The third time they come it is not to measure my boy, but to take him. There are four guards this time, the first entering our filthy home with an electric cattle prod in front of him, pushing it into my raised hands, my strained chest, shock rippling over my flesh as I collapse to the floor, twitching while urine trickles down my shaking leg. And the boy never says a word as they extend their measuring tapes—height, and width, and depth. They nod to each other, jotting down a few notes, walking him out of the house as he tells me he loves me, tells me to be strong, to wait for him. They take him, leaving behind a small envelope with a few sentences about his new assignment. I do not know if he will return. He fits the mold for some strange new job, something about the health of the great ones, a bitter pill that the beasts must swallow—the medicine, somehow, my only child.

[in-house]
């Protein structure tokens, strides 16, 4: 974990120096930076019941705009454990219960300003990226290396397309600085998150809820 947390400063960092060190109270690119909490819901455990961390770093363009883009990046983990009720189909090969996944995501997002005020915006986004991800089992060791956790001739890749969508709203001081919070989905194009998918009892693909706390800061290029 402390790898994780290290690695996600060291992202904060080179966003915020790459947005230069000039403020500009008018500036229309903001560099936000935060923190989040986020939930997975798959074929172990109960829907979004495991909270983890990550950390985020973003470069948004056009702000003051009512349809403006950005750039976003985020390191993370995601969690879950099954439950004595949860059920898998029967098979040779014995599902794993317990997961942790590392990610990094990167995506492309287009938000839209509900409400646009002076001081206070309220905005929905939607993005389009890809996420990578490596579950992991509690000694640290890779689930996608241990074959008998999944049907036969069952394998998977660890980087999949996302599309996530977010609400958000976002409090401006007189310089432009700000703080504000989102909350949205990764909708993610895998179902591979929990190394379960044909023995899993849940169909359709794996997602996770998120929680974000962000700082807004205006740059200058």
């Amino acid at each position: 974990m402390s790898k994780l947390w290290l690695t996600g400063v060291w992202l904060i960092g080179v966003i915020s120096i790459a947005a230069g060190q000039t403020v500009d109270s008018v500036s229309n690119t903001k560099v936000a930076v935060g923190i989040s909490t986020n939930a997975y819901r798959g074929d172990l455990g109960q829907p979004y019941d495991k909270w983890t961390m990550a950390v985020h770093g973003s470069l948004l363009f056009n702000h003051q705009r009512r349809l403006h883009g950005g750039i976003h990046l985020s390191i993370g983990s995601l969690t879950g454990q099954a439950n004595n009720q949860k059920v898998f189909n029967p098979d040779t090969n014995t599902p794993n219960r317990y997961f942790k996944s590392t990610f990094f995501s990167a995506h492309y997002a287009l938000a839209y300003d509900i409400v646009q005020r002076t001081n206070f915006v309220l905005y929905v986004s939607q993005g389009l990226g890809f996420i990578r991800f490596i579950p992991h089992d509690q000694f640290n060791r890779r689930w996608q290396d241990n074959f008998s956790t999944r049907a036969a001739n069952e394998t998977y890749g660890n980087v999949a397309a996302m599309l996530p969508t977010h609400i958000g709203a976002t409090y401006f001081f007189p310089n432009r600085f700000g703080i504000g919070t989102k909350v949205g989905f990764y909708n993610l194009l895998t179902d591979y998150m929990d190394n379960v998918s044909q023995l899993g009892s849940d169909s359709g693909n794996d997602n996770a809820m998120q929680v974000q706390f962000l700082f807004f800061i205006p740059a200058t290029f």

I know that I’ve taught him well, my son, even if I don’t take my own advice. He has heard repeatedly that resistance is futile—my words slipping over his drooping eyes as he lies in bed, drifting off to sleep. I don’t give him hope, when I tuck him in at night, because I can’t give him something I don’t have.